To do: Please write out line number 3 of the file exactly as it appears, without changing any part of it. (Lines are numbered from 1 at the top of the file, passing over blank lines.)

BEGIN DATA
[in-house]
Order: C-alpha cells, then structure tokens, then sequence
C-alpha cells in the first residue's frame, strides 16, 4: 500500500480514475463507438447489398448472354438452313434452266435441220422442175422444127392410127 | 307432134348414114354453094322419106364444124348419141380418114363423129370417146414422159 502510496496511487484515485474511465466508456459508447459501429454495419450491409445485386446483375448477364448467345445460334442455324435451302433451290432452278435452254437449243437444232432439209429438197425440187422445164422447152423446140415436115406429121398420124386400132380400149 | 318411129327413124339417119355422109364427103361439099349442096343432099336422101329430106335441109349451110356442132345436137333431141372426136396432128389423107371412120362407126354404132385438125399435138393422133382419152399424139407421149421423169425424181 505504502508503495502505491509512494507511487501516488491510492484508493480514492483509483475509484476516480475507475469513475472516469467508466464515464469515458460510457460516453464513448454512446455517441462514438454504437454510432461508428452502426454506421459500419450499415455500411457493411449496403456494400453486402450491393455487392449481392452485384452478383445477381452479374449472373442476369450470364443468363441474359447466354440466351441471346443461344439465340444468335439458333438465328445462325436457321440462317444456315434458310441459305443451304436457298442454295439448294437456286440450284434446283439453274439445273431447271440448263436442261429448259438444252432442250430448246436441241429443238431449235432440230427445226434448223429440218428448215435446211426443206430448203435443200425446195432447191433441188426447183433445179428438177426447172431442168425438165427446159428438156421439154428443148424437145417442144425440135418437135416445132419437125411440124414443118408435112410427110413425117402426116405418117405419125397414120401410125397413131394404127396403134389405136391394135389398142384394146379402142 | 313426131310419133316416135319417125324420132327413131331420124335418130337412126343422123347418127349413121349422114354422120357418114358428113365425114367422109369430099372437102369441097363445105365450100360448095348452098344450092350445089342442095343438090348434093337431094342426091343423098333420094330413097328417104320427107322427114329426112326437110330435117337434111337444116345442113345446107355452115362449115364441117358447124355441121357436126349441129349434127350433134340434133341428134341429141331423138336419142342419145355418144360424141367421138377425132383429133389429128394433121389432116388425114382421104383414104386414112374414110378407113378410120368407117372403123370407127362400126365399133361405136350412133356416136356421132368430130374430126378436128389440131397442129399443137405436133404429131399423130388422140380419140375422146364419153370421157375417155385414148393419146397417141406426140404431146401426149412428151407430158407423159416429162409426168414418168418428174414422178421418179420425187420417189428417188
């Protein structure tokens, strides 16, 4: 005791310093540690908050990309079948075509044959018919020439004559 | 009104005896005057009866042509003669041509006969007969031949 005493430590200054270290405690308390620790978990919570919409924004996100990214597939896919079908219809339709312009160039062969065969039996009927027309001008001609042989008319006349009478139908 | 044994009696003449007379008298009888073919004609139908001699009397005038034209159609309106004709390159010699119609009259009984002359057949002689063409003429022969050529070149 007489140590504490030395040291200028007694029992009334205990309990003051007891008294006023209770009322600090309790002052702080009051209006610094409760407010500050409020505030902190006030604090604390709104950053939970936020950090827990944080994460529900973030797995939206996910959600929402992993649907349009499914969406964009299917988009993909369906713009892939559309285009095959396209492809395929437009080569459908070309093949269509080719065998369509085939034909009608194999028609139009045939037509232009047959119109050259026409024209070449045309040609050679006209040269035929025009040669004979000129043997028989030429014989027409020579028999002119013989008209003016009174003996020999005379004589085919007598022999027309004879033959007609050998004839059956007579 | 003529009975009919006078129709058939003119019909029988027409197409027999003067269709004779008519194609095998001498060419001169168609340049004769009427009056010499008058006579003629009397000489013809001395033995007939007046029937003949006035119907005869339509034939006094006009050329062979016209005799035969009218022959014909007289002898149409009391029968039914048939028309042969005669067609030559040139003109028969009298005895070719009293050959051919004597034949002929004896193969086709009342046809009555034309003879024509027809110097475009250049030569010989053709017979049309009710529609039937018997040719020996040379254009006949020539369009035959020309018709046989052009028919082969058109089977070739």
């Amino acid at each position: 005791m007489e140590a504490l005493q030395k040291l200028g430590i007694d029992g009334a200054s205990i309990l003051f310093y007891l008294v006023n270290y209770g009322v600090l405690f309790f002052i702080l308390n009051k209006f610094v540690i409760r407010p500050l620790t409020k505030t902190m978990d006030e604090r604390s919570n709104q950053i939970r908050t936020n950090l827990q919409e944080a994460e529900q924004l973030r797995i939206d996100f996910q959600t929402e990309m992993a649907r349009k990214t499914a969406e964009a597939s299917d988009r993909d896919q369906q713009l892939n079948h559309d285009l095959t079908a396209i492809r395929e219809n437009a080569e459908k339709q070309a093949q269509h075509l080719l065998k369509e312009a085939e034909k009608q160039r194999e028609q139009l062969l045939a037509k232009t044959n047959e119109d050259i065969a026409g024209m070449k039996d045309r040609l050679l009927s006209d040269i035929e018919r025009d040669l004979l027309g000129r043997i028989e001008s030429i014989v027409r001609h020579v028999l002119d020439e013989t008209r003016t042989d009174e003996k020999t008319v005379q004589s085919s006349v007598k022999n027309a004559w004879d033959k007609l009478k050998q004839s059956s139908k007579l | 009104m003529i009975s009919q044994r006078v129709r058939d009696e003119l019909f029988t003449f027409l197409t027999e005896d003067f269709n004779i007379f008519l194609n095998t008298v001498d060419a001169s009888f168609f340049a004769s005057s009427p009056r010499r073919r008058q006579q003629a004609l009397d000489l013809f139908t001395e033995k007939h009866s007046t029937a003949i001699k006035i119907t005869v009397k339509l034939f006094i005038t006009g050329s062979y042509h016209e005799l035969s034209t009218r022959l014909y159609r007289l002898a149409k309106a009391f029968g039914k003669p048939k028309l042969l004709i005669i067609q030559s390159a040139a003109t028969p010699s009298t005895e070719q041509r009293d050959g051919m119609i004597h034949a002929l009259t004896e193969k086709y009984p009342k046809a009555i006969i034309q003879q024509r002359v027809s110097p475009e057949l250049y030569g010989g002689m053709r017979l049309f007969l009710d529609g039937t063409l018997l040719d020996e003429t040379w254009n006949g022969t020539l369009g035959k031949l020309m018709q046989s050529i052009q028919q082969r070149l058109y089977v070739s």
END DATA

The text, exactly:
C-alpha cells in the first residue's frame, strides 16, 4: 500500500480514475463507438447489398448472354438452313434452266435441220422442175422444127392410127 | 307432134348414114354453094322419106364444124348419141380418114363423129370417146414422159 502510496496511487484515485474511465466508456459508447459501429454495419450491409445485386446483375448477364448467345445460334442455324435451302433451290432452278435452254437449243437444232432439209429438197425440187422445164422447152423446140415436115406429121398420124386400132380400149 | 318411129327413124339417119355422109364427103361439099349442096343432099336422101329430106335441109349451110356442132345436137333431141372426136396432128389423107371412120362407126354404132385438125399435138393422133382419152399424139407421149421423169425424181 505504502508503495502505491509512494507511487501516488491510492484508493480514492483509483475509484476516480475507475469513475472516469467508466464515464469515458460510457460516453464513448454512446455517441462514438454504437454510432461508428452502426454506421459500419450499415455500411457493411449496403456494400453486402450491393455487392449481392452485384452478383445477381452479374449472373442476369450470364443468363441474359447466354440466351441471346443461344439465340444468335439458333438465328445462325436457321440462317444456315434458310441459305443451304436457298442454295439448294437456286440450284434446283439453274439445273431447271440448263436442261429448259438444252432442250430448246436441241429443238431449235432440230427445226434448223429440218428448215435446211426443206430448203435443200425446195432447191433441188426447183433445179428438177426447172431442168425438165427446159428438156421439154428443148424437145417442144425440135418437135416445132419437125411440124414443118408435112410427110413425117402426116405418117405419125397414120401410125397413131394404127396403134389405136391394135389398142384394146379402142 | 313426131310419133316416135319417125324420132327413131331420124335418130337412126343422123347418127349413121349422114354422120357418114358428113365425114367422109369430099372437102369441097363445105365450100360448095348452098344450092350445089342442095343438090348434093337431094342426091343423098333420094330413097328417104320427107322427114329426112326437110330435117337434111337444116345442113345446107355452115362449115364441117358447124355441121357436126349441129349434127350433134340434133341428134341429141331423138336419142342419145355418144360424141367421138377425132383429133389429128394433121389432116388425114382421104383414104386414112374414110378407113378410120368407117372403123370407127362400126365399133361405136350412133356416136356421132368430130374430126378436128389440131397442129399443137405436133404429131399423130388422140380419140375422146364419153370421157375417155385414148393419146397417141406426140404431146401426149412428151407430158407423159416429162409426168414418168418428174414422178421418179420425187420417189428417188